Kicking the habit: Employers play key role

Rebecca Weitzel

Rebecca Weitzel

If you knew thousands of dollars were circling the drain at your business every year because of a single behavior, would you address the situation? What if you also knew this behavior caused more deaths than accidents, AIDS, alcohol abuse, illegal drugs, murders and suicides combined?

It’s difficult to imagine ignoring something that causes this level of destruction, yet that’s exactly what we do each day we ignore tobacco use.

Research shows about 70 percent of tobacco users want to quit, yet for various biological, psychological and social reasons struggle to do so. Fortunately, employers are well-positioned to lead the charge in tackling this problem  by starting with the work force. Most employers care about their employees and also stand to realize significant cost savings when employees stop using tobacco. By one estimate, tobacco use costs employers an average of $5,800 per smoker per year due to lost productivity and increased health care expenses.

One remedy several large corporations have used is to refuse to hire smokers in the first place. Other businesses hire smokers, but don’t allow tobacco use on the worksite. Some people view such tobacco policies as infringements on individual rights. Others see them as a matter of organizational congruence — aligning policies with company values, community image and health care investments.

While a complete ban on hiring smokers could be viewed as discriminatory, a tobacco-free policy need not conflict with individual rights. It could be argued, in fact, these types of policies best account for the rights of all employees by balancing smokers’ rights to use these products off campus and nonsmokers’ rights to work in a smoke-free environment. Because of the highly addictive nature of tobacco products — especially in smoke-friendly environments with powerful social and emotional triggers to smoke — tobacco use at work actually could interfere with one significant choice: the choice to quit.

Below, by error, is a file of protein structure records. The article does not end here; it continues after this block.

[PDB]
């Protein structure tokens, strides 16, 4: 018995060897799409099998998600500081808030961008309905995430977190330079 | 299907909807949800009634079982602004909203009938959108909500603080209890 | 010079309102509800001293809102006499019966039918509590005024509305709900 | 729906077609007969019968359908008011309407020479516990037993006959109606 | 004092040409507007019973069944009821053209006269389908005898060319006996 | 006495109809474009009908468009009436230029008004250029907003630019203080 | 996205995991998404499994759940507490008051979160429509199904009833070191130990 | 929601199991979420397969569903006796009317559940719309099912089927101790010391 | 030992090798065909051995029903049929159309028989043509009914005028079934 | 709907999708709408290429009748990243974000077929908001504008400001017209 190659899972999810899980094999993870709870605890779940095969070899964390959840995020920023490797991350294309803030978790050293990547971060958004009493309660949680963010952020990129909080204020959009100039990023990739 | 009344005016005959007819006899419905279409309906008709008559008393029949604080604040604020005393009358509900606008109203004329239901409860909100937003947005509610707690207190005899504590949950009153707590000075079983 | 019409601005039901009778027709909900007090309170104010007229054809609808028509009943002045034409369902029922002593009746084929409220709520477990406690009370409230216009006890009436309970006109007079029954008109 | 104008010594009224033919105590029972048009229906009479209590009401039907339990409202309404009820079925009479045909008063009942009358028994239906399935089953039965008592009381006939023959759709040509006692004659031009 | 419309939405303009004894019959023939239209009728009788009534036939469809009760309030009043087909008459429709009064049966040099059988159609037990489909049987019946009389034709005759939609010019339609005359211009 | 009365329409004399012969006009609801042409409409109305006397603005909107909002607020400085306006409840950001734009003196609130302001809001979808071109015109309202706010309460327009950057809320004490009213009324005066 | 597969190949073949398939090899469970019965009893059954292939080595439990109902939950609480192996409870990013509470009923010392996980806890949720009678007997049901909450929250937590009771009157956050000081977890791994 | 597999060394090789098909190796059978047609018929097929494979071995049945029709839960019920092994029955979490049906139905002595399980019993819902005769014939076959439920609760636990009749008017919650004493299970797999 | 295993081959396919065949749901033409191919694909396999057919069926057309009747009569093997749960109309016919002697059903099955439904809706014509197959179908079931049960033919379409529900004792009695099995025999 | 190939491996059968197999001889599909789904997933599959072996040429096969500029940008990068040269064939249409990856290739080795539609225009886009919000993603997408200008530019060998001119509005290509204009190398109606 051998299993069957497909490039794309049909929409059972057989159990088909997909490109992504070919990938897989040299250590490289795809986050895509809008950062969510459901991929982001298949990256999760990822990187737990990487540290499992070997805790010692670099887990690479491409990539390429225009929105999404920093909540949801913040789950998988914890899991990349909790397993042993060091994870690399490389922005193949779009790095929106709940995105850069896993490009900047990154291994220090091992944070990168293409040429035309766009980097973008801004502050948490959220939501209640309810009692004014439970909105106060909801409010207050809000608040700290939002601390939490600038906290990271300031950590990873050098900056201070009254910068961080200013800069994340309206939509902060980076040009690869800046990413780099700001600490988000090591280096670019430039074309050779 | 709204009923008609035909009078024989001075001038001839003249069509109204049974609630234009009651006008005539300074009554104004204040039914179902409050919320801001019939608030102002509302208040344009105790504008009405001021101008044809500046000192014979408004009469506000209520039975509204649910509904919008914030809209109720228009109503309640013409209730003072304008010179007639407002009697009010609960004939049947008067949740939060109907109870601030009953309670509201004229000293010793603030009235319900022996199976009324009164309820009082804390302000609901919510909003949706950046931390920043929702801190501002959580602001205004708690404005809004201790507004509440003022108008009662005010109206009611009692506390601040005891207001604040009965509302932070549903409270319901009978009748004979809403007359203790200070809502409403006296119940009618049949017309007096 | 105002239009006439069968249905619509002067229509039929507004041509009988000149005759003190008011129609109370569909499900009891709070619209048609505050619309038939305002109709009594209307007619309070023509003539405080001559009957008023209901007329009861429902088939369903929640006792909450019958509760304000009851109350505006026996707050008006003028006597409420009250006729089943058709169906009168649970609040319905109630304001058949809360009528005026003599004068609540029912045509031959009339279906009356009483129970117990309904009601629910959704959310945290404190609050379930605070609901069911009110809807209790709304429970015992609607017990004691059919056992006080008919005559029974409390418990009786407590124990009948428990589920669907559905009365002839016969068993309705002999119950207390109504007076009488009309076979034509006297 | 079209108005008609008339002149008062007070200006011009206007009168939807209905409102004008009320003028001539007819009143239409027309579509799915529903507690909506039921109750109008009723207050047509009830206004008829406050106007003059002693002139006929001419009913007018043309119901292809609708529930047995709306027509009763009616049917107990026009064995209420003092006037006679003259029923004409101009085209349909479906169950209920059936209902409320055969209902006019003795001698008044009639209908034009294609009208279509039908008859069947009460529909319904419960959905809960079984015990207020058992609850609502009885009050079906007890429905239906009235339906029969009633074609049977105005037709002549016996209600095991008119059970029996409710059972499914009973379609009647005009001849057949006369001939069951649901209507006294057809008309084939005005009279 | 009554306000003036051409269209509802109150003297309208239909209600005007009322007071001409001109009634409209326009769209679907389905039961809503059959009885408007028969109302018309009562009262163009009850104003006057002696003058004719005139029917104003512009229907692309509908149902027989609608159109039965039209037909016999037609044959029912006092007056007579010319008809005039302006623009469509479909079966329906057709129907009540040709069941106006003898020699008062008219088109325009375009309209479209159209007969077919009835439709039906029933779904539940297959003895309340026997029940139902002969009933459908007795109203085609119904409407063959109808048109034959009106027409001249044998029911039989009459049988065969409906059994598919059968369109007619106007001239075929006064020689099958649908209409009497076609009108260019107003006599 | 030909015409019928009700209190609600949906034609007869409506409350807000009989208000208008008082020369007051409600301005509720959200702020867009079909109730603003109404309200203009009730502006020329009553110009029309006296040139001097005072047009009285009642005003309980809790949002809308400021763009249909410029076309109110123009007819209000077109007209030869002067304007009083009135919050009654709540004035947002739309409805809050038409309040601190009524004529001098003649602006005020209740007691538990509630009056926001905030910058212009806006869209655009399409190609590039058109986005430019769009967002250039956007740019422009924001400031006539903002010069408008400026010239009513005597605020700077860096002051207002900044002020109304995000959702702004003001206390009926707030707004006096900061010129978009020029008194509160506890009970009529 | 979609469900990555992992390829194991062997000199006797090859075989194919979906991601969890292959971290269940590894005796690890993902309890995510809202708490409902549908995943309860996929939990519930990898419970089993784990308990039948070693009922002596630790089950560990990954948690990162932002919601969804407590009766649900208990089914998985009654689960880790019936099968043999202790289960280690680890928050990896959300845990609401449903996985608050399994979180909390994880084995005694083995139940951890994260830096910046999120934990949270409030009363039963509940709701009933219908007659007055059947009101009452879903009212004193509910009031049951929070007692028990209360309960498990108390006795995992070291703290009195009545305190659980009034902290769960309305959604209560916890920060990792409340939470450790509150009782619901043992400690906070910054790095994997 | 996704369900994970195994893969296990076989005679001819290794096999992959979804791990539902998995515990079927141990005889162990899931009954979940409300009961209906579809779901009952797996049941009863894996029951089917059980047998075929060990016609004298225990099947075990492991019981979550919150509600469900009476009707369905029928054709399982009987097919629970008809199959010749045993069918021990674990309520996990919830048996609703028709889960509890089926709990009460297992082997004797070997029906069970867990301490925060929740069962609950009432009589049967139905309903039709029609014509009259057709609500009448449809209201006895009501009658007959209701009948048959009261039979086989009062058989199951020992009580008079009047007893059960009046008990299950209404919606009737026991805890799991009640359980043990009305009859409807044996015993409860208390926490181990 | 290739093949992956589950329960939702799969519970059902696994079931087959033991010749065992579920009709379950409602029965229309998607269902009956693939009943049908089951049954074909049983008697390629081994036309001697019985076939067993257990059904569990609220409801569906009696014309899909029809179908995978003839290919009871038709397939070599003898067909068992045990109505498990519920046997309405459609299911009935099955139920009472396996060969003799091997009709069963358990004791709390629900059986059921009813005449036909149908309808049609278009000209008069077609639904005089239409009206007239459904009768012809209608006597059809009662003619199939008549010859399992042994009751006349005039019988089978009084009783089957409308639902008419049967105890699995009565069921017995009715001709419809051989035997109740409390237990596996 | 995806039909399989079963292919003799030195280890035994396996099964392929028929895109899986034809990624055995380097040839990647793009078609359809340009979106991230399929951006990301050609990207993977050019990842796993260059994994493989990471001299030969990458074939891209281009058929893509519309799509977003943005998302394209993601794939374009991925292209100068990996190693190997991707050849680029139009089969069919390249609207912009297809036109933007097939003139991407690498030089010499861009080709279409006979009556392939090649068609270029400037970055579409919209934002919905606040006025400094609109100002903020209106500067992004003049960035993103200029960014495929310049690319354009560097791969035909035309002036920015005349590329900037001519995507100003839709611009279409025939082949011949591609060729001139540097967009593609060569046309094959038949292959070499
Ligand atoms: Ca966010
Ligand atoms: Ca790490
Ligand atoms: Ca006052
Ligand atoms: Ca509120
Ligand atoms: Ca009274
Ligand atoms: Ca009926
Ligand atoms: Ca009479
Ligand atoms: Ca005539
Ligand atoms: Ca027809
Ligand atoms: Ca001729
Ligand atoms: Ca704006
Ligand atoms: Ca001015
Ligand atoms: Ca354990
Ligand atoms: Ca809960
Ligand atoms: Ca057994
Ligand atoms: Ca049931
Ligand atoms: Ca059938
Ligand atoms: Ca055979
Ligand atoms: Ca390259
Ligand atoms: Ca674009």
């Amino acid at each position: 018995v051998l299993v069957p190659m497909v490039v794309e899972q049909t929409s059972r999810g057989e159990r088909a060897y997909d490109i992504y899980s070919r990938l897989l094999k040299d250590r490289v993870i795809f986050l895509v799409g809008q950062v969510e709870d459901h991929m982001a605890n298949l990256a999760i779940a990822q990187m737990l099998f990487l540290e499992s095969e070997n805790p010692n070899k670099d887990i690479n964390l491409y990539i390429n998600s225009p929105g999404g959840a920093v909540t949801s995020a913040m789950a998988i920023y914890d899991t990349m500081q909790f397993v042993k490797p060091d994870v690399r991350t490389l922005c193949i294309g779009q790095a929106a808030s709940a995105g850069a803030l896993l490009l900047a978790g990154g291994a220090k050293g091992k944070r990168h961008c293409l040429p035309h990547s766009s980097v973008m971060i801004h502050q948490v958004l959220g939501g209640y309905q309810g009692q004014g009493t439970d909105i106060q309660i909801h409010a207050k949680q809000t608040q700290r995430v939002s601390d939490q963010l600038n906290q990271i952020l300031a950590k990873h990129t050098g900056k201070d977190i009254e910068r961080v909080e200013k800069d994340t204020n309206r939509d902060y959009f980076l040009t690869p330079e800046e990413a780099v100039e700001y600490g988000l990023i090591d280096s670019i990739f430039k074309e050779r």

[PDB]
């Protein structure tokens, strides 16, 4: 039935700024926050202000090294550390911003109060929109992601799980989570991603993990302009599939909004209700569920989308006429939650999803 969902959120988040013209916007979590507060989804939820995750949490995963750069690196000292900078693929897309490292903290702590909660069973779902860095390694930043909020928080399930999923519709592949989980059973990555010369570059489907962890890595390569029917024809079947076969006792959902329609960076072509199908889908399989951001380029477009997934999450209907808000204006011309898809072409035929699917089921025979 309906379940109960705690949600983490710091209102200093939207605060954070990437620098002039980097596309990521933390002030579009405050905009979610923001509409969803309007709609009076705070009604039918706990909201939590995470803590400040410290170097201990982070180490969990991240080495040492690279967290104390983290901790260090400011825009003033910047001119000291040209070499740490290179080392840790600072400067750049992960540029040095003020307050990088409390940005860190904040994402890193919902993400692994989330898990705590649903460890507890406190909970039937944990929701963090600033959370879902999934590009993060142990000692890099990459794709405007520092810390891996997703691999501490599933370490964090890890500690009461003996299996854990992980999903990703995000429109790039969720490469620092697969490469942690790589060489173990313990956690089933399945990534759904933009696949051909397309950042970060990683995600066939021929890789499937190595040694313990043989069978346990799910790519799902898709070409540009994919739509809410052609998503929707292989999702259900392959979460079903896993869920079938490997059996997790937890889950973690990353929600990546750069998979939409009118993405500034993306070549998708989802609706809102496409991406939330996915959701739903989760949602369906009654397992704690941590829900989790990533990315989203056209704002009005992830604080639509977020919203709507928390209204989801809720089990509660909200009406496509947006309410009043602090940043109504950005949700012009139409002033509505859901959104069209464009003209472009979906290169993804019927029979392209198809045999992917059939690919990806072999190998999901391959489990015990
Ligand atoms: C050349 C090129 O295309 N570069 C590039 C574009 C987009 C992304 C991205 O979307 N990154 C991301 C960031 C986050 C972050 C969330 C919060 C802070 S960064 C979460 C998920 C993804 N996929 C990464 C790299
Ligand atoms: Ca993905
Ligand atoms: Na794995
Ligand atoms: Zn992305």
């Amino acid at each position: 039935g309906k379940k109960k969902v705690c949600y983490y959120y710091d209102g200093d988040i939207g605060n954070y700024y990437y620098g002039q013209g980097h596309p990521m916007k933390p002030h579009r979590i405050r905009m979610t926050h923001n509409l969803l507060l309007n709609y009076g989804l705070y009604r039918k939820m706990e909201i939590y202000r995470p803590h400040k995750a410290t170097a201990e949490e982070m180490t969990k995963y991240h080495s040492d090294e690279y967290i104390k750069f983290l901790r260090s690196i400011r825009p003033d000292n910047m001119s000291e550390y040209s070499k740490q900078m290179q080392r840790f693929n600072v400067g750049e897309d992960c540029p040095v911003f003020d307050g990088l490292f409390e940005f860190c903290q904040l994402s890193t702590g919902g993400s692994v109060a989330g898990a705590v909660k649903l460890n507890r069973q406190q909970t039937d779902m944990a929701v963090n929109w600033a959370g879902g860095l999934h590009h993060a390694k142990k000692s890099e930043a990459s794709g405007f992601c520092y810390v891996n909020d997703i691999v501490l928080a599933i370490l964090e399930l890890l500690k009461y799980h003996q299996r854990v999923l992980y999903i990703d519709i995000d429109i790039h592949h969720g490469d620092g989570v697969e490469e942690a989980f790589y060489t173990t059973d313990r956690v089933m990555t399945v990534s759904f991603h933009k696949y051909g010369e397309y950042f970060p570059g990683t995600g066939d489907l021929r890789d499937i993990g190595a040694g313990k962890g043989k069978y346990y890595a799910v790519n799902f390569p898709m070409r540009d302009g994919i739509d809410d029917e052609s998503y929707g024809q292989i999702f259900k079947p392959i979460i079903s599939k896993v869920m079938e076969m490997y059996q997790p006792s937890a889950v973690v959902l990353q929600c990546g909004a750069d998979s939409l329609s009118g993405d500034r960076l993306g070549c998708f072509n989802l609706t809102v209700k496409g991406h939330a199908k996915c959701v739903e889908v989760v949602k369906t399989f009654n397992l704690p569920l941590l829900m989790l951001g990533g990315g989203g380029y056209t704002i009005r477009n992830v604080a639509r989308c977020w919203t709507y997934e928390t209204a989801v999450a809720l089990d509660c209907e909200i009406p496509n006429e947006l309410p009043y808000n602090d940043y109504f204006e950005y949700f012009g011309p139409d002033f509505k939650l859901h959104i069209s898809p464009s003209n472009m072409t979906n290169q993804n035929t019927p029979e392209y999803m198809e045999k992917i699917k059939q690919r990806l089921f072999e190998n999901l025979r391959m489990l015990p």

Although studies suggest tobacco-free policies enhance cessation initiatives, education and support alone can still be beneficial. Examples of cessation support include educating staff on the dangers and costs of tobacco use, highlighting the health and financial benefits of quitting, promoting counseling through the company insurance plan or employee assistance program, encouraging doctor-patient discussions about cessation medications and providing information about resources in the community.

If your business needs a reason to take action sooner than later, consider syncing your efforts with the upcoming Great American Smokeout set for Nov. 17.
Log on to www.cancer.org/healthy/stayawayfromtobacco/
greatamericansmokeout for free resources, event toolkits and marketing materials.

By helping employees conquer this addiction, you’ll not only give them a new lease on improved health and longer life, but also reduce the organizational and societal costs associated with tobacco use. It’s clear employers hold significant power in strengthening community efforts to triumph over tobacco.

Here are some local resources and support to help:

  • Colorado Quit Line at (800) 784-8669. Free telephone and online services are available to Colorado residents 15 years old and older, including coaching and such nicotine replacement therapy (NRT) as patches.
  • Hilltop tobacco cessation support groups. This six-week, evidence-based program for employer groups is held onsite. Call Amanda Salinas, a Certified Tobacco Treatment Specialist, at 244-0614 for pricing and information. Free NRT and partial scholarships are available through the St. Mary’s Survivorship Program.
  • St. Mary’s Hospital. Receive free tobacco-free rack cards and referrals to the Hilltop employer program by calling Debra Hesse at 298-2351. Contact the Regional Cancer Center for clinical tobacco cessation visits at 298-7500.
  • Rite Aid Quit for You. This program offers free pharmacist consultations, a quit plan, starter tools and discounts.
  • B4 Babies. Expectant mothers receive free education, cessation support and a one-year free diaper incentive. Call Karen Clymer at 244-2206.
  • Primary Care Partners. PCP, Juniper Family, Peach Valley and Foresight Family practice patients as well as St. Mary’s employees receive free coaching and support.

Visit www.healthymesacounty.org for updates to this list. “Like” the Healthy Mesa County Facebook page to join the conversation about smoke-free living in Mesa County.

Rebecca Weitzel is lead advisor in Mesa County for Health Links, a nonprofit worksite wellness initiative of the Colorado School of Public Health, and wellness manager and consultant at Hilltop Community Resources in Grand Junction. For more information and resources on worksite wellness, call Weitzel at 244-0698 or log on to www.healthlinkscertified.org or www.healthtopwellness.org.
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